Ecommerce growth plans start with youth, digital marketing

Under Armour’s target audience is 16-to-24-year-old team-sport athletes, according to Linnartz.

“We want to appeal to that target consumer across every demographic, across every religion, across every part of the world,” Linnartz told Digital Commerce 360. She added that Under Armour wants to “focus on being a company that values diversity, equity and inclusion.”

Linnartz said more than 75% of Under Armour sales are to men. Among her goals at Under Armour is to increase the brand’s sales to women. Part of that comes with effective marketing. She explained that the way Under Armour markets and speaks to women is different than how it does to men. She also said Under Armour inventory will begin to appear in more boutiques and department stores to help grow the brand’s presence.

To reach more women and youth, Linnartz stated, Under Armour is going where they are. Social media plays a large role in that, specifically Instagram and TikTok.


“A lot of 16-to-24-year-olds are not watching linear TV,” Linnartz said. “It’s not that we will do nothing on TV or outdoor or any of that, but we are really shifting our marketing spend to more digital, to more ‘always on.’ Furthermore, more product-based marketing, really using our assets.”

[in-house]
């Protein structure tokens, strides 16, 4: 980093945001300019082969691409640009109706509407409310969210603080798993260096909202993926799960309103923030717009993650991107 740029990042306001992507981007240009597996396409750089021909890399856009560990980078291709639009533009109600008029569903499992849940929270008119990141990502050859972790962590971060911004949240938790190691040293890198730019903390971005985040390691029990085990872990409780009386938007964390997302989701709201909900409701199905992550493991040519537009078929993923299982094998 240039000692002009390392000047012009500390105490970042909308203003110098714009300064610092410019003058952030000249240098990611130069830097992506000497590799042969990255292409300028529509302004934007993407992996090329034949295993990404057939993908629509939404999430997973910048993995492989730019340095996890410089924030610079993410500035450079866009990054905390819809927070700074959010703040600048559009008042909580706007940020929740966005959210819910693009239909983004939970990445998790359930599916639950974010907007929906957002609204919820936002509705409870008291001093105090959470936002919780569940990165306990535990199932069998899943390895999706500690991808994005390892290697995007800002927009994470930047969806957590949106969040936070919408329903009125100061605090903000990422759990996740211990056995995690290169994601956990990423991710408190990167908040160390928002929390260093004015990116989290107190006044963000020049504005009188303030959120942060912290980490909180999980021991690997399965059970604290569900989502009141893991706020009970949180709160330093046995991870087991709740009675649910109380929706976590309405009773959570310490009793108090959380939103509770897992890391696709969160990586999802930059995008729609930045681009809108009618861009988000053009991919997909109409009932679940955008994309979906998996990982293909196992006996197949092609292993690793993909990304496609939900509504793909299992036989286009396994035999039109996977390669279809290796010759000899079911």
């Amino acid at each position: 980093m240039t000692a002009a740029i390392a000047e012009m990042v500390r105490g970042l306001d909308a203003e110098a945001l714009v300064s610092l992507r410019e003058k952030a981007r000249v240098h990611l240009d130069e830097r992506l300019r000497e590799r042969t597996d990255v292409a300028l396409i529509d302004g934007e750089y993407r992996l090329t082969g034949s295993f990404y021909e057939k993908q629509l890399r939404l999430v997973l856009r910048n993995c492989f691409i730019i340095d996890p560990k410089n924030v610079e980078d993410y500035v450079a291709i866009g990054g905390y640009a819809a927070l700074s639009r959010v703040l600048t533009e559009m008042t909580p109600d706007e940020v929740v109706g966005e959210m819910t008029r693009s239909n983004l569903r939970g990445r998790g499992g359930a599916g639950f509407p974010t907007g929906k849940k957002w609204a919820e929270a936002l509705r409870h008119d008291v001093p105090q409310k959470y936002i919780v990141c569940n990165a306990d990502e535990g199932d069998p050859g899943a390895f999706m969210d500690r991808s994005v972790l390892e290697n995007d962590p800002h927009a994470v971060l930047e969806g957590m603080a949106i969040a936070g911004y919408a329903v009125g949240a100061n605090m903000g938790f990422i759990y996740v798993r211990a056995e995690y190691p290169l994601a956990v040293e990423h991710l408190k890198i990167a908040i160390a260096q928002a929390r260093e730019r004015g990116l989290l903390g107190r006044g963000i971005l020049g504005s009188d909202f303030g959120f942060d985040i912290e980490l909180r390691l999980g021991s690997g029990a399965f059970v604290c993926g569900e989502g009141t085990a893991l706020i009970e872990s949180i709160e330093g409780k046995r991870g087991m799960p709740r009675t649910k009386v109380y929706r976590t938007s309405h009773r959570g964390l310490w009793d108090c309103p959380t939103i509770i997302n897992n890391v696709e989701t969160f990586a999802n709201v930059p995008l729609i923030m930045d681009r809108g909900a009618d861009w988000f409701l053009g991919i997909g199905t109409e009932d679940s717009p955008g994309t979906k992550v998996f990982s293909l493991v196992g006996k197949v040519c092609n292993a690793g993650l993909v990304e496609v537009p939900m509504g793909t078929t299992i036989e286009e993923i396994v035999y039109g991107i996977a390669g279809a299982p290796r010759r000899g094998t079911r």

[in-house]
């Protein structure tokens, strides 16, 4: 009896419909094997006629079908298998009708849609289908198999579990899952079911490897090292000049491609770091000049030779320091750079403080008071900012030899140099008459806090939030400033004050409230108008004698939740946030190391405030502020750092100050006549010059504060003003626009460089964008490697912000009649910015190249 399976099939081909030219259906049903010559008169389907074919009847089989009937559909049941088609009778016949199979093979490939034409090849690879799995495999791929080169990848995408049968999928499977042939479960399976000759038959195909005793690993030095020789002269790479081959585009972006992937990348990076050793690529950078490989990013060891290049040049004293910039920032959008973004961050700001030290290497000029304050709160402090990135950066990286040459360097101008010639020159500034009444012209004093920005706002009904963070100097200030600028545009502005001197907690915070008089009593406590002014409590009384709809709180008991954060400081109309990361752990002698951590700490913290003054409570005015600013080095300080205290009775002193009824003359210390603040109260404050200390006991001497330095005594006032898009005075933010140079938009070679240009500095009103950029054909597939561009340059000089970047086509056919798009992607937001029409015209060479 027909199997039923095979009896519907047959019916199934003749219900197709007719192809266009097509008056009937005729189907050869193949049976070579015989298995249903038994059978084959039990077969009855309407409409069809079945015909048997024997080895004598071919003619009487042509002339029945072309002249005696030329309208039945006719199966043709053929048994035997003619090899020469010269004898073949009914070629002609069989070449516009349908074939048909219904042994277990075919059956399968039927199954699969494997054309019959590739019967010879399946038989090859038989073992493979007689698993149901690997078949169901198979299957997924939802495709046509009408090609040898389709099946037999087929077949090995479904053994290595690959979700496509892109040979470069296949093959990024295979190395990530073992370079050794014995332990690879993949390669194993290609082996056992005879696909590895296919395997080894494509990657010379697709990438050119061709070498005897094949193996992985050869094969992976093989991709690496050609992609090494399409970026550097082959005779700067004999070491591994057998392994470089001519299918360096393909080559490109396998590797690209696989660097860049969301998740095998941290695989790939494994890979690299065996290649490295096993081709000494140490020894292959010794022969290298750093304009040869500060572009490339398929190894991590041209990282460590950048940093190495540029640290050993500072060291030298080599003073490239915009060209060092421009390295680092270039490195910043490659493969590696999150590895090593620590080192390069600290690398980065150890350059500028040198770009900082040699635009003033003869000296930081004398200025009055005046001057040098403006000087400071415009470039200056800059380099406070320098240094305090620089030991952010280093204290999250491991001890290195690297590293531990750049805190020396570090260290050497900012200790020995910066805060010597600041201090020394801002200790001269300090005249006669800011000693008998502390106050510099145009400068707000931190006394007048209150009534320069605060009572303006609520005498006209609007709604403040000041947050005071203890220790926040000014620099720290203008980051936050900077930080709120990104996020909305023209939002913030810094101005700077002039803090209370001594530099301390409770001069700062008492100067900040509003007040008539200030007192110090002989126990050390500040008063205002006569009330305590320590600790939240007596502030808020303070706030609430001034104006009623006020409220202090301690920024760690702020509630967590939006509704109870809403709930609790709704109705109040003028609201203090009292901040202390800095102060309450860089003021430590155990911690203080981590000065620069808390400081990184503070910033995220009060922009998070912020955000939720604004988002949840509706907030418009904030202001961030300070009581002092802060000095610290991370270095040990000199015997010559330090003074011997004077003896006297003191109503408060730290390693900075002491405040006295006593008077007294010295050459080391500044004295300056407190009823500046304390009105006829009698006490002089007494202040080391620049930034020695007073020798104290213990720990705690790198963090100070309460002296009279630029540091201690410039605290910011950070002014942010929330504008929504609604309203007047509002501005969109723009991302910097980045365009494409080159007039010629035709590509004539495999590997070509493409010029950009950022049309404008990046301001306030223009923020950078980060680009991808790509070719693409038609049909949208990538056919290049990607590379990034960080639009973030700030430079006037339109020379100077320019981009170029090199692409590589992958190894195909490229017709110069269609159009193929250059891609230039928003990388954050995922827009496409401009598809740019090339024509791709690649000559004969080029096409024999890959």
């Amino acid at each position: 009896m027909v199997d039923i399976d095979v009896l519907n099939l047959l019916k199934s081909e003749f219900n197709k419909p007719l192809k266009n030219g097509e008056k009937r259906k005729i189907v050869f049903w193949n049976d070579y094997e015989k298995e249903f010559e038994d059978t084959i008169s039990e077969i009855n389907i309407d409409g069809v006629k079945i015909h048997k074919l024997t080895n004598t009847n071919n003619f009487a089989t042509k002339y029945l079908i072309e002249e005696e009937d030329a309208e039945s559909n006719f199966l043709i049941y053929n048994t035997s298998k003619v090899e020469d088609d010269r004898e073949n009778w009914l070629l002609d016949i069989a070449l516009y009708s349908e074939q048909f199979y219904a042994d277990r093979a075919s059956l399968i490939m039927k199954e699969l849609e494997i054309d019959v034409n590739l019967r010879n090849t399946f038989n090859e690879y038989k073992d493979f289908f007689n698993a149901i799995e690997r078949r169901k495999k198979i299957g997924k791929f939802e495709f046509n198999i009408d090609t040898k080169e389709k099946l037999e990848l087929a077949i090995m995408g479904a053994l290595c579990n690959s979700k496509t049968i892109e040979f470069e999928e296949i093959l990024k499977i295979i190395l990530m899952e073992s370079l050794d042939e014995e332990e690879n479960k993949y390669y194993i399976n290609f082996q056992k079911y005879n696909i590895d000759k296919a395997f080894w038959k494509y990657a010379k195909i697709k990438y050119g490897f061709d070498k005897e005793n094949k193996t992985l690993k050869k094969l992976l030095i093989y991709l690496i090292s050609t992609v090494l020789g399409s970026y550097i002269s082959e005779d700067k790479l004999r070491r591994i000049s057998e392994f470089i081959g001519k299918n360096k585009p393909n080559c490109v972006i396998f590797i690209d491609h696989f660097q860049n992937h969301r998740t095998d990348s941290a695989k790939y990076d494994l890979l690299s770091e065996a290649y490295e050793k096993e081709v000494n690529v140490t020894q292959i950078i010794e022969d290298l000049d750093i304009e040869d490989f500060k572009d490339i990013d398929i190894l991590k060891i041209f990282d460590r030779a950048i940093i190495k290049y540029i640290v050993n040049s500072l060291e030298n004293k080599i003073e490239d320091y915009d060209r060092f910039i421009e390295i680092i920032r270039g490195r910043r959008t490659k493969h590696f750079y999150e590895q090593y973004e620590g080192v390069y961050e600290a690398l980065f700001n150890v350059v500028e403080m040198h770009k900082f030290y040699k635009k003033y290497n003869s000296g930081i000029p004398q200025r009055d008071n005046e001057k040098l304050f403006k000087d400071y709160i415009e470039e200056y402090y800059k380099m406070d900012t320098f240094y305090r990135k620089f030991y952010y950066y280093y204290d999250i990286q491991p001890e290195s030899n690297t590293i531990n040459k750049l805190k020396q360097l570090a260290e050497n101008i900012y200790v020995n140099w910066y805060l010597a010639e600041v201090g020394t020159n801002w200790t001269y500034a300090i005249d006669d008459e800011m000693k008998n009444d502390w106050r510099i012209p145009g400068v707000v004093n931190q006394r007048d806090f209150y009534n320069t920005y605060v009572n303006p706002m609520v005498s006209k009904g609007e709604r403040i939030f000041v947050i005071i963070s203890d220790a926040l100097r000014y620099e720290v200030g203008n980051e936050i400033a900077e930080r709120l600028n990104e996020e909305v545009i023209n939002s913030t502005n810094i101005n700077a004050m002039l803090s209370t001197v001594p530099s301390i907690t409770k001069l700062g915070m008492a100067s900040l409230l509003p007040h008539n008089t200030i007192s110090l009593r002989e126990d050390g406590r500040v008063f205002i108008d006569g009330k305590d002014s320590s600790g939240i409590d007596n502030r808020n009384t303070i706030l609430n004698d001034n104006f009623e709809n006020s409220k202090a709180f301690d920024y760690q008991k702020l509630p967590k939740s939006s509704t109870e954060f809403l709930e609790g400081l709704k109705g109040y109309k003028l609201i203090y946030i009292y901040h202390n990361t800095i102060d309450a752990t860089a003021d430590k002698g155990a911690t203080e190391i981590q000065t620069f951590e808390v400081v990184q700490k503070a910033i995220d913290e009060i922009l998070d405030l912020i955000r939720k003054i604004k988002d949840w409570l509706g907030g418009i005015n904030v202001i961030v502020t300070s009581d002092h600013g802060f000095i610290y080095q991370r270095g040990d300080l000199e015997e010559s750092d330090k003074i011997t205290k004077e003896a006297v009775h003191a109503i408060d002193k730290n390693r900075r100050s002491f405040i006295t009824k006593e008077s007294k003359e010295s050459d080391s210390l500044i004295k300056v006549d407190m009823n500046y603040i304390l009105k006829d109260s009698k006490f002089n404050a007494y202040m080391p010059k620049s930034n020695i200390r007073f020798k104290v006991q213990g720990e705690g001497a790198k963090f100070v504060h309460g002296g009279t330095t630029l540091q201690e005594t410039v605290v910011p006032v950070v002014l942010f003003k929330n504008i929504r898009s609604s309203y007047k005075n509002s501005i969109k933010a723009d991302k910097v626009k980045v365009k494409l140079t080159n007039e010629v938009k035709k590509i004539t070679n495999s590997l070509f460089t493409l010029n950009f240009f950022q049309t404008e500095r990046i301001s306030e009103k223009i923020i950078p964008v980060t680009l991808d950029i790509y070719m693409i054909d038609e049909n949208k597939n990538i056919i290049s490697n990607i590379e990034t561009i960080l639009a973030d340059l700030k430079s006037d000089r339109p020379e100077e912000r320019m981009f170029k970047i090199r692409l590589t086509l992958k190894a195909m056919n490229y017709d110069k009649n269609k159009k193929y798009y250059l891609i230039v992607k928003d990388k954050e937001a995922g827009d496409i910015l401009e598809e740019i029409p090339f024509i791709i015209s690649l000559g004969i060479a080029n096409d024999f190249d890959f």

Under Armour CEO Stephanie Linnartz said integrating experiences and omnichannel functionality will help boost its ecommerce sales. Photo credit: Abbas Haleem

Under Armour CEO Stephanie Linnartz said integrating experiences and omnichannel functionality will help boost its ecommerce sales. Photo credit: Abbas Haleem

Loyalty program boosts digital expansion

Linnartz said engaging Under Armour customers where they are is a “top priority with web and app engagement.” Included in that push for engagement is the late-July launch of Under Armour’s loyalty program, UA Rewards.

“The launch and success of our loyalty program has been an important piece in engaging new and existing customers, where results have shown increased engagement and conversion levels,” Linnartz assessed. She added that Under Armour is “always looking for additional ways to drive omnichannel value.”


In the retailer’s 2024 fiscal second quarter ended Sept. 30, 2023, Under Armour reported that UA Rewards had surpassed 1 million members in its first few months.

“So far, UA Rewards members are almost twice as likely to make a repeat purchase and return to the brand within 90 days. So early points on the board in building greater brand love and loyalty,” Linnartz had said in an earnings call with investors at the time.

When the brand launched UA Rewards, Linnartz told Digital Commerce 360, “a lucky winner got to take an all-expense-paid trip to Baltimore to spend the day with Steph Curry. So it’s all about experiences. Of course, you get points for every dollar you spend, but it’s also, ‘How can we have lucky winners go to a Notre Dame game or meet with one of our athletes? How can we give points for challenges or exercise? How can we do exclusive drops for our loyalty members?’ You’re going to get first, early access.”